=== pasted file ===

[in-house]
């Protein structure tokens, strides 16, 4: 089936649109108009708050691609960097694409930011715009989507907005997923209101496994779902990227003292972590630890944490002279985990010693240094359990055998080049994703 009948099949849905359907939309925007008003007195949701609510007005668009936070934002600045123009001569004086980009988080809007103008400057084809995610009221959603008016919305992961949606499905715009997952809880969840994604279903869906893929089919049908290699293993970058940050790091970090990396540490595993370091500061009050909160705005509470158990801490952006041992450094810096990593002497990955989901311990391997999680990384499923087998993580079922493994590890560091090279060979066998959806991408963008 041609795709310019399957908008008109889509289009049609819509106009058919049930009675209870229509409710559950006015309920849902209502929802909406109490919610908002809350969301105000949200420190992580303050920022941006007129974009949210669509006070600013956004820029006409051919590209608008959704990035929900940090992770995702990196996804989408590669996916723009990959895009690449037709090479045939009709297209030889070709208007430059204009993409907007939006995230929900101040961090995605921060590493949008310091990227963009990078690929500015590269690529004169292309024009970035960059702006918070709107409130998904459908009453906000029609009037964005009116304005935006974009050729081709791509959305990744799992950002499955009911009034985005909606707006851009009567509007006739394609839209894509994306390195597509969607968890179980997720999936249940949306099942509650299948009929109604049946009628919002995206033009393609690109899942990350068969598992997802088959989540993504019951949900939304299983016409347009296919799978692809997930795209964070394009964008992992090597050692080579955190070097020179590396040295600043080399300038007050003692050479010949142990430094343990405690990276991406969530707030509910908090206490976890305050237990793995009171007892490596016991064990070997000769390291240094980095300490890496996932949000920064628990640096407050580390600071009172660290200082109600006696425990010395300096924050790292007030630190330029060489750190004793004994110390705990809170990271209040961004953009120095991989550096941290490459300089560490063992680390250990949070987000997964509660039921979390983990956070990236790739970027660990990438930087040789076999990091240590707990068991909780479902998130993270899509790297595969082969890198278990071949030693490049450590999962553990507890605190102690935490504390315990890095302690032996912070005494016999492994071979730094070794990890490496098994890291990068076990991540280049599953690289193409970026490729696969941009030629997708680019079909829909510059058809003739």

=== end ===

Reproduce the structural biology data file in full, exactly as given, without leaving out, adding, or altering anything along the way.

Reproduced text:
[in-house]
């Protein structure tokens, strides 16, 4: 089936649109108009708050691609960097694409930011715009989507907005997923209101496994779902990227003292972590630890944490002279985990010693240094359990055998080049994703 009948099949849905359907939309925007008003007195949701609510007005668009936070934002600045123009001569004086980009988080809007103008400057084809995610009221959603008016919305992961949606499905715009997952809880969840994604279903869906893929089919049908290699293993970058940050790091970090990396540490595993370091500061009050909160705005509470158990801490952006041992450094810096990593002497990955989901311990391997999680990384499923087998993580079922493994590890560091090279060979066998959806991408963008 041609795709310019399957908008008109889509289009049609819509106009058919049930009675209870229509409710559950006015309920849902209502929802909406109490919610908002809350969301105000949200420190992580303050920022941006007129974009949210669509006070600013956004820029006409051919590209608008959704990035929900940090992770995702990196996804989408590669996916723009990959895009690449037709090479045939009709297209030889070709208007430059204009993409907007939006995230929900101040961090995605921060590493949008310091990227963009990078690929500015590269690529004169292309024009970035960059702006918070709107409130998904459908009453906000029609009037964005009116304005935006974009050729081709791509959305990744799992950002499955009911009034985005909606707006851009009567509007006739394609839209894509994306390195597509969607968890179980997720999936249940949306099942509650299948009929109604049946009628919002995206033009393609690109899942990350068969598992997802088959989540993504019951949900939304299983016409347009296919799978692809997930795209964070394009964008992992090597050692080579955190070097020179590396040295600043080399300038007050003692050479010949142990430094343990405690990276991406969530707030509910908090206490976890305050237990793995009171007892490596016991064990070997000769390291240094980095300490890496996932949000920064628990640096407050580390600071009172660290200082109600006696425990010395300096924050790292007030630190330029060489750190004793004994110390705990809170990271209040961004953009120095991989550096941290490459300089560490063992680390250990949070987000997964509660039921979390983990956070990236790739970027660990990438930087040789076999990091240590707990068991909780479902998130993270899509790297595969082969890198278990071949030693490049450590999962553990507890605190102690935490504390315990890095302690032996912070005494016999492994071979730094070794990890490496098994890291990068076990991540280049599953690289193409970026490729696969941009030629997708680019079909829909510059058809003739």